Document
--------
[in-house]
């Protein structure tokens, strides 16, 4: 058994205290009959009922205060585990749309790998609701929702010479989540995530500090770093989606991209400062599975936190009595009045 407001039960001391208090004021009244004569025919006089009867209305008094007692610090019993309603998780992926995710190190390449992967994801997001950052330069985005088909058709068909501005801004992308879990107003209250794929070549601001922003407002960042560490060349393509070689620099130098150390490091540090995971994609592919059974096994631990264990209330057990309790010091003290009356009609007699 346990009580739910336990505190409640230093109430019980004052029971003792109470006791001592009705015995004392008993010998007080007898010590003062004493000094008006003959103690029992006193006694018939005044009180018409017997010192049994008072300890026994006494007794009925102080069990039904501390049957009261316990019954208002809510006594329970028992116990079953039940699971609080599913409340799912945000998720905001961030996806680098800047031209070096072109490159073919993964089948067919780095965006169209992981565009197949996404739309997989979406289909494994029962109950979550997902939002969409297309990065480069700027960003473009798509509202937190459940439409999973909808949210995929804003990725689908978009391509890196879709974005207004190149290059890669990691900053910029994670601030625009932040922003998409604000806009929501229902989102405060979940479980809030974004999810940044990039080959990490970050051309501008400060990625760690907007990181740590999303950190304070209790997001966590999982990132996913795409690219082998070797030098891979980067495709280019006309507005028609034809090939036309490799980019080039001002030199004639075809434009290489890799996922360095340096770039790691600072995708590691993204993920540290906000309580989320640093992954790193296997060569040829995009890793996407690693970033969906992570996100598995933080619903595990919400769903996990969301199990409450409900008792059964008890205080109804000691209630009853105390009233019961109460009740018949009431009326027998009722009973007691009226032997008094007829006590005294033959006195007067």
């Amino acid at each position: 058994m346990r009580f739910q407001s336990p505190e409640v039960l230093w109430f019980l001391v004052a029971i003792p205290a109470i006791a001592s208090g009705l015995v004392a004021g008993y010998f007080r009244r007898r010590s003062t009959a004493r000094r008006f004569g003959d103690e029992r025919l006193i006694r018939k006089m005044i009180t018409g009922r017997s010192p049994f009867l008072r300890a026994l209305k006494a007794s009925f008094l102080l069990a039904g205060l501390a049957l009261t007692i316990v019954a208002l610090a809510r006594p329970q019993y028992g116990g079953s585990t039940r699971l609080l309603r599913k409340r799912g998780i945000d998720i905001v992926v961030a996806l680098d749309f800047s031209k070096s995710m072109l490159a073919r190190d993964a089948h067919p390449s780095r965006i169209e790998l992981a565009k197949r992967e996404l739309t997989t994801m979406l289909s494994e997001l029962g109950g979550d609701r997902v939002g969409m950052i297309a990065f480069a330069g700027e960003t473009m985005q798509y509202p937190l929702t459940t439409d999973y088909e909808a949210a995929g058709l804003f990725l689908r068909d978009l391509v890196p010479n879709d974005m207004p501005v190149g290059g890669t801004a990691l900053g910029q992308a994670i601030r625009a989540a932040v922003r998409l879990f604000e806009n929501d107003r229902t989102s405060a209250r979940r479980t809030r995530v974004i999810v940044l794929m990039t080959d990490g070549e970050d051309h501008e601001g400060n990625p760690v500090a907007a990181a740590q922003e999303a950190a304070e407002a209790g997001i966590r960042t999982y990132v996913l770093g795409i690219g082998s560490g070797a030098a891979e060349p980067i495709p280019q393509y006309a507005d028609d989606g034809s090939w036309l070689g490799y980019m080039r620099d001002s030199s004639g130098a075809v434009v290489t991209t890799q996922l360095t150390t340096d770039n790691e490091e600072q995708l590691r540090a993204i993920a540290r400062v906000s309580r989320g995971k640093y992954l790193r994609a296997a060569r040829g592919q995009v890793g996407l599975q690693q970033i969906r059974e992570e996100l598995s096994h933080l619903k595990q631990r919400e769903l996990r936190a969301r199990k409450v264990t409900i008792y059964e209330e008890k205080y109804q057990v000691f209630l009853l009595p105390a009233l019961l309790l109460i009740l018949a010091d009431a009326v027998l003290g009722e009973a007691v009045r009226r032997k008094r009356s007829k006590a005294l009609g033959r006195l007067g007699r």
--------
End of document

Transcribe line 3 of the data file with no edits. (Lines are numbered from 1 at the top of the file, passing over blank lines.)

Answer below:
């Amino acid at each position: 058994m346990r009580f739910q407001s336990p505190e409640v039960l230093w109430f019980l001391v004052a029971i003792p205290a109470i006791a001592s208090g009705l015995v004392a004021g008993y010998f007080r009244r007898r010590s003062t009959a004493r000094r008006f004569g003959d103690e029992r025919l006193i006694r018939k006089m005044i009180t018409g009922r017997s010192p049994f009867l008072r300890a026994l209305k006494a007794s009925f008094l102080l069990a039904g205060l501390a049957l009261t007692i316990v019954a208002l610090a809510r006594p329970q019993y028992g116990g079953s585990t039940r699971l609080l309603r599913k409340r799912g998780i945000d998720i905001v992926v961030a996806l680098d749309f800047s031209k070096s995710m072109l490159a073919r190190d993964a089948h067919p390449s780095r965006i169209e790998l992981a565009k197949r992967e996404l739309t997989t994801m979406l289909s494994e997001l029962g109950g979550d609701r997902v939002g969409m950052i297309a990065f480069a330069g700027e960003t473009m985005q798509y509202p937190l929702t459940t439409d999973y088909e909808a949210a995929g058709l804003f990725l689908r068909d978009l391509v890196p010479n879709d974005m207004p501005v190149g290059g890669t801004a990691l900053g910029q992308a994670i601030r625009a989540a932040v922003r998409l879990f604000e806009n929501d107003r229902t989102s405060a209250r979940r479980t809030r995530v974004i999810v940044l794929m990039t080959d990490g070549e970050d051309h501008e601001g400060n990625p760690v500090a907007a990181a740590q922003e999303a950190a304070e407002a209790g997001i966590r960042t999982y990132v996913l770093g795409i690219g082998s560490g070797a030098a891979e060349p980067i495709p280019q393509y006309a507005d028609d989606g034809s090939w036309l070689g490799y980019m080039r620099d001002s030199s004639g130098a075809v434009v290489t991209t890799q996922l360095t150390t340096d770039n790691e490091e600072q995708l590691r540090a993204i993920a540290r400062v906000s309580r989320g995971k640093y992954l790193r994609a296997a060569r040829g592919q995009v890793g996407l599975q690693q970033i969906r059974e992570e996100l598995s096994h933080l619903k595990q631990r919400e769903l996990r936190a969301r199990k409450v264990t409900i008792y059964e209330e008890k205080y109804q057990v000691f209630l009853l009595p105390a009233l019961l309790l109460i009740l018949a010091d009431a009326v027998l003290g009722e009973a007691v009045r009226r032997k008094r009356s007829k006590a005294l009609g033959r006195l007067g007699r």